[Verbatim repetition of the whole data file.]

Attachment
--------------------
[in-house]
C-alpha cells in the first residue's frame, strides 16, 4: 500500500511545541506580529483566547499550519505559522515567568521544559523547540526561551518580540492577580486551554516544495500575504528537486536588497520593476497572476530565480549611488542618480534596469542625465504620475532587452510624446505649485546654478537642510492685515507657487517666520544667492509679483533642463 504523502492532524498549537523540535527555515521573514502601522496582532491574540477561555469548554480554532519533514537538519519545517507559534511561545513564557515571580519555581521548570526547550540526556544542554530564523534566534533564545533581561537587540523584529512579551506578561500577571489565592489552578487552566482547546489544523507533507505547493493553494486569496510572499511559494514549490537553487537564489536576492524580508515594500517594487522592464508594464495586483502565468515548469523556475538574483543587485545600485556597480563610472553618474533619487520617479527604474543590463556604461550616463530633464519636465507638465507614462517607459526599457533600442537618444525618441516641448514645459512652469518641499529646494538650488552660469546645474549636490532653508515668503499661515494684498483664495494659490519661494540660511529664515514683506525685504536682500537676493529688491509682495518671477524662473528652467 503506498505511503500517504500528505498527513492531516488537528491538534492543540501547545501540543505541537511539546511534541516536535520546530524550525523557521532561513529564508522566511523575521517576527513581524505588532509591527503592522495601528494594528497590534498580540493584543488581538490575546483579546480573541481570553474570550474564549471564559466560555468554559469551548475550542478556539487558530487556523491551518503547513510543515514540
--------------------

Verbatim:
[in-house]
C-alpha cells in the first residue's frame, strides 16, 4: 500500500511545541506580529483566547499550519505559522515567568521544559523547540526561551518580540492577580486551554516544495500575504528537486536588497520593476497572476530565480549611488542618480534596469542625465504620475532587452510624446505649485546654478537642510492685515507657487517666520544667492509679483533642463 504523502492532524498549537523540535527555515521573514502601522496582532491574540477561555469548554480554532519533514537538519519545517507559534511561545513564557515571580519555581521548570526547550540526556544542554530564523534566534533564545533581561537587540523584529512579551506578561500577571489565592489552578487552566482547546489544523507533507505547493493553494486569496510572499511559494514549490537553487537564489536576492524580508515594500517594487522592464508594464495586483502565468515548469523556475538574483543587485545600485556597480563610472553618474533619487520617479527604474543590463556604461550616463530633464519636465507638465507614462517607459526599457533600442537618444525618441516641448514645459512652469518641499529646494538650488552660469546645474549636490532653508515668503499661515494684498483664495494659490519661494540660511529664515514683506525685504536682500537676493529688491509682495518671477524662473528652467 503506498505511503500517504500528505498527513492531516488537528491538534492543540501547545501540543505541537511539546511534541516536535520546530524550525523557521532561513529564508522566511523575521517576527513581524505588532509591527503592522495601528494594528497590534498580540493584543488581538490575546483579546480573541481570553474570550474564549471564559466560555468554559469551548475550542478556539487558530487556523491551518503547513510543515514540